“And Mr. Akash Mittal will get Mr. Dilip Mittal’s study table as a part of his will.” The lawyer concluded, closing the will.
“What?” Akash asked frowning.
“I will get that old piece of the shitty table as part of his will?! Was he out of his mind while writing this? He gave my cousins his collection of coins which is worth thousands now, his antique pocket watch and also the award-winning painting of his, and all I get, is an old rusty study table!”, Akash exclaimed in anger.
“Akash, it’s your grandfather’s decision. He must have thought something before leaving it for you in his will.” Ashok said, trying to calm his son down.
“No, he never cared about me. For him, I never existed. He was always biased.” Akash blamed, getting up from the sofa.
“Akash…. Akash come back here.” Shobha called out for her son who ignored her and went inside his room slamming the door hard behind him.
Shobha gave a small awkward smile to the rest as the lawyer continued with the terms and conditions of the will.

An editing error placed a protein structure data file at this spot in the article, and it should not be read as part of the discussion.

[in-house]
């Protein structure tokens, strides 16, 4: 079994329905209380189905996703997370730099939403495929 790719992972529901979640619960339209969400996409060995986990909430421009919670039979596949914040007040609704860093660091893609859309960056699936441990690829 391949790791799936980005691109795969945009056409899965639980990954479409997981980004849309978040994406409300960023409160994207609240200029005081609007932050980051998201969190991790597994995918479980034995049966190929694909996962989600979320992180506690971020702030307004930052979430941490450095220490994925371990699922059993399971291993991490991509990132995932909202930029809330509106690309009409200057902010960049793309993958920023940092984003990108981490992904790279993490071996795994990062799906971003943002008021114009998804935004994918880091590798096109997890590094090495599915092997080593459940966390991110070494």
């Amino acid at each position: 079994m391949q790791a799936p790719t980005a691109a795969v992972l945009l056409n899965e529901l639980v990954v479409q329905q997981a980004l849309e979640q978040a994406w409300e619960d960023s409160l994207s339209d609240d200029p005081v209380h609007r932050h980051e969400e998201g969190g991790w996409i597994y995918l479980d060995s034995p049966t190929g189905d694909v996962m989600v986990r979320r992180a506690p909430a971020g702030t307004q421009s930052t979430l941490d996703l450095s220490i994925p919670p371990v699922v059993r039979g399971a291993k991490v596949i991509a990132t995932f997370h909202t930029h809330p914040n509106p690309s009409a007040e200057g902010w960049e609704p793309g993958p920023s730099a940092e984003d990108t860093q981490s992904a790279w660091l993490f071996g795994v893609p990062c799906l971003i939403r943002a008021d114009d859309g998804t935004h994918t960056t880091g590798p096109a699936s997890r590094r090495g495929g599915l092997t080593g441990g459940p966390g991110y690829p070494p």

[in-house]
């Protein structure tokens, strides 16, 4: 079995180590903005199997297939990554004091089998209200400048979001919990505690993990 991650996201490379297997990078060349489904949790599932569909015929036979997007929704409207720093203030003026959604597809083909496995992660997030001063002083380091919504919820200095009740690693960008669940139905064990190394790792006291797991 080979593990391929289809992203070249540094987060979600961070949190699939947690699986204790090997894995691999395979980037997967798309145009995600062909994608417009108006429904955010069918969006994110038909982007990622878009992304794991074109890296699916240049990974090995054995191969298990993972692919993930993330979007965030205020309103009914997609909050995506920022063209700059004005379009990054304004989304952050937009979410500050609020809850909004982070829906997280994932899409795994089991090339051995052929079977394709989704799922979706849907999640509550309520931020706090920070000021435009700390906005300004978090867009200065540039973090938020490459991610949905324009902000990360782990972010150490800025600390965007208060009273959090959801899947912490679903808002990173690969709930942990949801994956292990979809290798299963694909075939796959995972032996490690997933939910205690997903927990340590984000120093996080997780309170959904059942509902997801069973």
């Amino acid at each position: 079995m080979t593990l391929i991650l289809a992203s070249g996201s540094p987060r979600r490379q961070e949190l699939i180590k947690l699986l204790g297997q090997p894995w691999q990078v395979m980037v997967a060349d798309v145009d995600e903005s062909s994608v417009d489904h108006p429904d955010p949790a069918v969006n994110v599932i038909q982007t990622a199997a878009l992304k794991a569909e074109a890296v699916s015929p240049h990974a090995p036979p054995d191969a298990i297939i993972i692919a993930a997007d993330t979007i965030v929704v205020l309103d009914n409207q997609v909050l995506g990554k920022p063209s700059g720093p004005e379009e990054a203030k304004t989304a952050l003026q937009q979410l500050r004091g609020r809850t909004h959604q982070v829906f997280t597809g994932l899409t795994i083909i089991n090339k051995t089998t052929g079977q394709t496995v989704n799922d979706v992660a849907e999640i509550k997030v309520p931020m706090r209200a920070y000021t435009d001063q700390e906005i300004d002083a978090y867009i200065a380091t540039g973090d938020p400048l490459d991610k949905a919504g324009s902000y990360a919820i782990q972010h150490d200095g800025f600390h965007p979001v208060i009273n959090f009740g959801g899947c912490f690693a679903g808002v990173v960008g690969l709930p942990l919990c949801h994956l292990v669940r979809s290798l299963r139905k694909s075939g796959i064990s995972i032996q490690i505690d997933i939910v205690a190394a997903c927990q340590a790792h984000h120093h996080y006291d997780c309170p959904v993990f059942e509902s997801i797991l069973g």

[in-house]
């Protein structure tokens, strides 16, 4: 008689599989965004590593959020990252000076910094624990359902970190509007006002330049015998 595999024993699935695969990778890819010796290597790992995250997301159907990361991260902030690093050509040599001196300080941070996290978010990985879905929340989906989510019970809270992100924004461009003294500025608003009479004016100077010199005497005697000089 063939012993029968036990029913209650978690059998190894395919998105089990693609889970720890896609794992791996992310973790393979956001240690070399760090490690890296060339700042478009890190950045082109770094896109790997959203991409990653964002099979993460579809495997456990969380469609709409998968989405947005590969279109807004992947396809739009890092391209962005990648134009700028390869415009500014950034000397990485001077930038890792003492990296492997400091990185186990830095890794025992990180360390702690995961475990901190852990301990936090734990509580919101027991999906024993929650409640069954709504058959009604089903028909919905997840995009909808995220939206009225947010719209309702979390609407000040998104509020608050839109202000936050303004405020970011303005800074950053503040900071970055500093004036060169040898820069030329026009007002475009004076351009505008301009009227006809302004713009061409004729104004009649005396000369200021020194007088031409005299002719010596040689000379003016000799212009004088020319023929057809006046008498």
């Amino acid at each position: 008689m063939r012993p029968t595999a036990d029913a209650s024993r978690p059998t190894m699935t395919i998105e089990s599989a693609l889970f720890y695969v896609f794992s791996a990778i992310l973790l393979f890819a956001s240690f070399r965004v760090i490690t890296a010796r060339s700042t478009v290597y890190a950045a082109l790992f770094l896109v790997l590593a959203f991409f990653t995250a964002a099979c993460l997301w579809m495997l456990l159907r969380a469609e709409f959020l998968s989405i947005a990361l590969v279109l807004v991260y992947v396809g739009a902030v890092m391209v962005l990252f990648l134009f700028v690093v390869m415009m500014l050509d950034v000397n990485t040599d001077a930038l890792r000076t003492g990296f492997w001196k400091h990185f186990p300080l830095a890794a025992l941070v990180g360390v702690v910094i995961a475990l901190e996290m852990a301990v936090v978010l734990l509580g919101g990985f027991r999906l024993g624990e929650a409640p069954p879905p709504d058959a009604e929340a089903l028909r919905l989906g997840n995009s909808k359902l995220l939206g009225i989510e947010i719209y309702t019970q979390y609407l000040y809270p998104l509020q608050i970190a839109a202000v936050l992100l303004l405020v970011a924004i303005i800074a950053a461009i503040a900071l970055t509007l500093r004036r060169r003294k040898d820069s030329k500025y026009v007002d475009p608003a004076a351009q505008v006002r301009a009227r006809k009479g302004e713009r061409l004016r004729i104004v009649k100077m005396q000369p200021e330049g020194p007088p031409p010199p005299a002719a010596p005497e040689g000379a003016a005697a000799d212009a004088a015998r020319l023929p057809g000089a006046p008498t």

Akash lay on his bed, busy with his phone when loud knocks erupted from the door.
“What?” he asked opening the door with a scowl on his face.
“I don’t appreciate the way you disrespected your grandpa’s will out there. If you don’t want to get into more trouble than you already are, I suggest you to start making space for the study table in your room and if you don’t do it, then be ready to say goodbye to your video games.” Ashok warned his son.
“Dad you can’t do this to me. I am eighteen and I am supposed to make decisions of what I want in my room and what I don’t, and to be honest, I don’t want that table to spoil my room.” Akash argued.
“Well son, I can and I will,” his father replied with a small smirk and went away.
Akash shut the door aloud.